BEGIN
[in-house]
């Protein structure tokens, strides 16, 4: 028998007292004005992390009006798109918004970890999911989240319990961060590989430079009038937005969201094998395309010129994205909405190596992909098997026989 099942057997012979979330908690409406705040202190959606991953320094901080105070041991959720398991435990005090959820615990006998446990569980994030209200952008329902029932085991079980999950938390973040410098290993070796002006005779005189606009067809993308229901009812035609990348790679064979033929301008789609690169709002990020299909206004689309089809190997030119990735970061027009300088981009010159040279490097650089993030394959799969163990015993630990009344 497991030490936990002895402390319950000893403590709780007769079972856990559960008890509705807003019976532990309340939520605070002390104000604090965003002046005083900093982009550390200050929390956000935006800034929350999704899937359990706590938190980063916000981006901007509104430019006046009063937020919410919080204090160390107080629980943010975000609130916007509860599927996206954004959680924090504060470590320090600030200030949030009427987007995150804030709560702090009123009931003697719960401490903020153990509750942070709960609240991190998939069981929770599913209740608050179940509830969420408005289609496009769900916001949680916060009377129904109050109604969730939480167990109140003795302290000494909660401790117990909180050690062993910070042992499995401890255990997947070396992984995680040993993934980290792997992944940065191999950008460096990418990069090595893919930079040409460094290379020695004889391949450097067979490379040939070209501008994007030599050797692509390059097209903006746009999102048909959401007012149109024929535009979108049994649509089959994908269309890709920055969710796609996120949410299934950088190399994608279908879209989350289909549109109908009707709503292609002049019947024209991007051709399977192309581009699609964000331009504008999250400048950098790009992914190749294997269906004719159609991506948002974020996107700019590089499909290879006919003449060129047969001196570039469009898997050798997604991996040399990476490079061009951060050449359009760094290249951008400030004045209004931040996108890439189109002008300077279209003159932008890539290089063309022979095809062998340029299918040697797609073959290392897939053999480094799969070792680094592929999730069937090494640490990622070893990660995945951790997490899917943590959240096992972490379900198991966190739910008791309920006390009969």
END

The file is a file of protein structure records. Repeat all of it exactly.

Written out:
[in-house]
């Protein structure tokens, strides 16, 4: 028998007292004005992390009006798109918004970890999911989240319990961060590989430079009038937005969201094998395309010129994205909405190596992909098997026989 099942057997012979979330908690409406705040202190959606991953320094901080105070041991959720398991435990005090959820615990006998446990569980994030209200952008329902029932085991079980999950938390973040410098290993070796002006005779005189606009067809993308229901009812035609990348790679064979033929301008789609690169709002990020299909206004689309089809190997030119990735970061027009300088981009010159040279490097650089993030394959799969163990015993630990009344 497991030490936990002895402390319950000893403590709780007769079972856990559960008890509705807003019976532990309340939520605070002390104000604090965003002046005083900093982009550390200050929390956000935006800034929350999704899937359990706590938190980063916000981006901007509104430019006046009063937020919410919080204090160390107080629980943010975000609130916007509860599927996206954004959680924090504060470590320090600030200030949030009427987007995150804030709560702090009123009931003697719960401490903020153990509750942070709960609240991190998939069981929770599913209740608050179940509830969420408005289609496009769900916001949680916060009377129904109050109604969730939480167990109140003795302290000494909660401790117990909180050690062993910070042992499995401890255990997947070396992984995680040993993934980290792997992944940065191999950008460096990418990069090595893919930079040409460094290379020695004889391949450097067979490379040939070209501008994007030599050797692509390059097209903006746009999102048909959401007012149109024929535009979108049994649509089959994908269309890709920055969710796609996120949410299934950088190399994608279908879209989350289909549109109908009707709503292609002049019947024209991007051709399977192309581009699609964000331009504008999250400048950098790009992914190749294997269906004719159609991506948002974020996107700019590089499909290879006919003449060129047969001196570039469009898997050798997604991996040399990476490079061009951060050449359009760094290249951008400030004045209004931040996108890439189109002008300077279209003159932008890539290089063309022979095809062998340029299918040697797609073959290392897939053999480094799969070792680094592929999730069937090494640490990622070893990660995945951790997490899917943590959240096992972490379900198991966190739910008791309920006390009969």